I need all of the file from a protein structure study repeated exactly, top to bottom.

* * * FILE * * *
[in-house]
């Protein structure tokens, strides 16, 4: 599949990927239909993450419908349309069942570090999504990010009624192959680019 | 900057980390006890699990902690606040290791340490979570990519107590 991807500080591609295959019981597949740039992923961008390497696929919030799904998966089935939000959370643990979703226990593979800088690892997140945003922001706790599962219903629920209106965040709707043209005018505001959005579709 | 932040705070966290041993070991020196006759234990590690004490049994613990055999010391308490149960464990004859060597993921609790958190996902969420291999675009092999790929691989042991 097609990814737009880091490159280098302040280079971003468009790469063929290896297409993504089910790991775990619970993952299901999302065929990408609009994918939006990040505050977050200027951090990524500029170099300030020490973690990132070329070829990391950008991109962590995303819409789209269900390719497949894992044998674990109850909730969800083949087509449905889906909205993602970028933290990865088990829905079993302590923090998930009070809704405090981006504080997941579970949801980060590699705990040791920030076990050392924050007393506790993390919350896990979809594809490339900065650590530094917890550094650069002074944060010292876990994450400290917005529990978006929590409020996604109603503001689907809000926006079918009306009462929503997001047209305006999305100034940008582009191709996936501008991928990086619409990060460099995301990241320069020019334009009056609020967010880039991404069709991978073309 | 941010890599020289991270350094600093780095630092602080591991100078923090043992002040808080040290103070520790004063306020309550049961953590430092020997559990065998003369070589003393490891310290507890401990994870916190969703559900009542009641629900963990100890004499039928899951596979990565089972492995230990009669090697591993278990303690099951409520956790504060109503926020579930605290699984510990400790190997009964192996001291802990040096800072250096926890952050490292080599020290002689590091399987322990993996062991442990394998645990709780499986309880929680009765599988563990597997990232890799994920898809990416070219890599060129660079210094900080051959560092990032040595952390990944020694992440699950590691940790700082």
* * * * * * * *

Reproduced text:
[in-house]
């Protein structure tokens, strides 16, 4: 599949990927239909993450419908349309069942570090999504990010009624192959680019 | 900057980390006890699990902690606040290791340490979570990519107590 991807500080591609295959019981597949740039992923961008390497696929919030799904998966089935939000959370643990979703226990593979800088690892997140945003922001706790599962219903629920209106965040709707043209005018505001959005579709 | 932040705070966290041993070991020196006759234990590690004490049994613990055999010391308490149960464990004859060597993921609790958190996902969420291999675009092999790929691989042991 097609990814737009880091490159280098302040280079971003468009790469063929290896297409993504089910790991775990619970993952299901999302065929990408609009994918939006990040505050977050200027951090990524500029170099300030020490973690990132070329070829990391950008991109962590995303819409789209269900390719497949894992044998674990109850909730969800083949087509449905889906909205993602970028933290990865088990829905079993302590923090998930009070809704405090981006504080997941579970949801980060590699705990040791920030076990050392924050007393506790993390919350896990979809594809490339900065650590530094917890550094650069002074944060010292876990994450400290917005529990978006929590409020996604109603503001689907809000926006079918009306009462929503997001047209305006999305100034940008582009191709996936501008991928990086619409990060460099995301990241320069020019334009009056609020967010880039991404069709991978073309 | 941010890599020289991270350094600093780095630092602080591991100078923090043992002040808080040290103070520790004063306020309550049961953590430092020997559990065998003369070589003393490891310290507890401990994870916190969703559900009542009641629900963990100890004499039928899951596979990565089972492995230990009669090697591993278990303690099951409520956790504060109503926020579930605290699984510990400790190997009964192996001291802990040096800072250096926890952050490292080599020290002689590091399987322990993996062991442990394998645990709780499986309880929680009765599988563990597997990232890799994920898809990416070219890599060129660079210094900080051959560092990032040595952390990944020694992440699950590691940790700082």